With all due apologies to PBC readers, I’ve got to throw in one last “hookup” post and respond to Carol. First, let me start with our broad and important areas of agreement. I agree that the evolutionary biology argument seems strained at best. I don’t follow the field closely, so I’m liable to immediately make a fool of myself when I speak on this topic (when has that ever stopped good blogging?), but I definitely track Carol’s critique. I find evolutionary biology — at least the behavioral branch of it all — to be so theoretical and malleable as to be virtually useless as a guide for understanding human choices. I’m happy for someone to explain to me why I’m wrong and why evolutionary biology can Explain Everything About Life, but for now consider me unimpressed.
I also agree with Carol that feminism calls on men to suppress their natural masculinity, and this leads to the “beta” behavior, and that people are ultimately too complex to be so roughly categorized. But I’ve just got to respond to this:
The truth is, even the merest so-called beta has all the masculinity needed to attract women if only he would exercise it. The simplest masculine look or “male gaze” at certain moments can make females melt. Confidence shown in conversation and interest in a subject can attract female admiration. If men would dress to complement their masculine form rather than wearing baggy shorts, baseball caps turned backward, and oversized Hawaiian-type smock-shirts that used to be the reserve of retired overweight men on vacation, they would be very appealing to women.
Oh how I wish that were true! My life would have been so very, very different in high school and college. The reality is that a “male gaze” has to come from someone a woman already finds attractive. Otherwise, the “ewww, I think David likes me” text messages start flying. And what do women find attractive? On the college campus, one constantly hears students lament “where have all the nice guys gone?” Well, the ones who pay attention and have a modicum of self-confidence often react to market pressures and display the stereotypical “alpha” behavior that may not be “nice” but certainly is “attractive.” As for the ones who stay “nice?” They’re still there, but they’re just as (un)attractive as they’ve always been.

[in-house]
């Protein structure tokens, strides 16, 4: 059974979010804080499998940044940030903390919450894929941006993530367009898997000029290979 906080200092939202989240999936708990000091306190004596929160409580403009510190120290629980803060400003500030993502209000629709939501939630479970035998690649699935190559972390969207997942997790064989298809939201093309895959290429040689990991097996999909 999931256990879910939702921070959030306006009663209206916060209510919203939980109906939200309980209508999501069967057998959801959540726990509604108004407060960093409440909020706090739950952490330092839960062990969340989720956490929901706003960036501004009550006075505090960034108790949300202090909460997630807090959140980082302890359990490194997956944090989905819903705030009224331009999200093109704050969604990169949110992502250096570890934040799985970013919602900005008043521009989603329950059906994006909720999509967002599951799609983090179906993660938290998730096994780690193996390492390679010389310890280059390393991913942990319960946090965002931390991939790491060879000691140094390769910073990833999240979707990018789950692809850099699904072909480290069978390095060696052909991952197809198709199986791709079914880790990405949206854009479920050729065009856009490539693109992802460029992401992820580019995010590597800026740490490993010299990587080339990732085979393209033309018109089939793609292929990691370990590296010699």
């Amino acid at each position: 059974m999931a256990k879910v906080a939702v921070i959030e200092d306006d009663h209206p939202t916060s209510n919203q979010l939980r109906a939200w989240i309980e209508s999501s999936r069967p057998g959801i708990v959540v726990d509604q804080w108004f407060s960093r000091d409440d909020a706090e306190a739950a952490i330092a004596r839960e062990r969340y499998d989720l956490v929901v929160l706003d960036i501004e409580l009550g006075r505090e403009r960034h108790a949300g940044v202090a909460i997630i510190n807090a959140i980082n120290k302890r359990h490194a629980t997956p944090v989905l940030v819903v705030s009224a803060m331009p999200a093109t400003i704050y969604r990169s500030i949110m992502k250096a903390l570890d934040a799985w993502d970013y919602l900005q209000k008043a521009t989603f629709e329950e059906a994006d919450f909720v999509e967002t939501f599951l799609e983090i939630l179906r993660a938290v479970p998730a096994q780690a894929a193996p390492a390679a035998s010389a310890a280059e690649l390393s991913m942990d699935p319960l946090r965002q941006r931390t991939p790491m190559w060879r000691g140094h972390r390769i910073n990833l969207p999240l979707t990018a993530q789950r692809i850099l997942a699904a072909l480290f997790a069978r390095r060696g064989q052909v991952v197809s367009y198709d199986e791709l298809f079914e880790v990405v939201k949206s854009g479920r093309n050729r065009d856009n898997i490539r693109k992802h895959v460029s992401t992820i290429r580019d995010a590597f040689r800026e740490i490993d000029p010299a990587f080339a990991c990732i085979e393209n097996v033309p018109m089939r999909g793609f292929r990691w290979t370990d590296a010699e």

As we hear about the alleged inherent attractiveness of the “good guys,” I’m reminded of what happens when we forget what the market is really like and instead talk about the market we’d like to see. The “good guy” is the Toyota Prius of the dating world: He’s the person you (allegedly) should end up with. But the Ford F150 is where the moneys’ made. The feminist tries to force people to like the Prius — ultimately a fool’s errand. The conservative exhorts F150 owners to use their powers for good and not evil.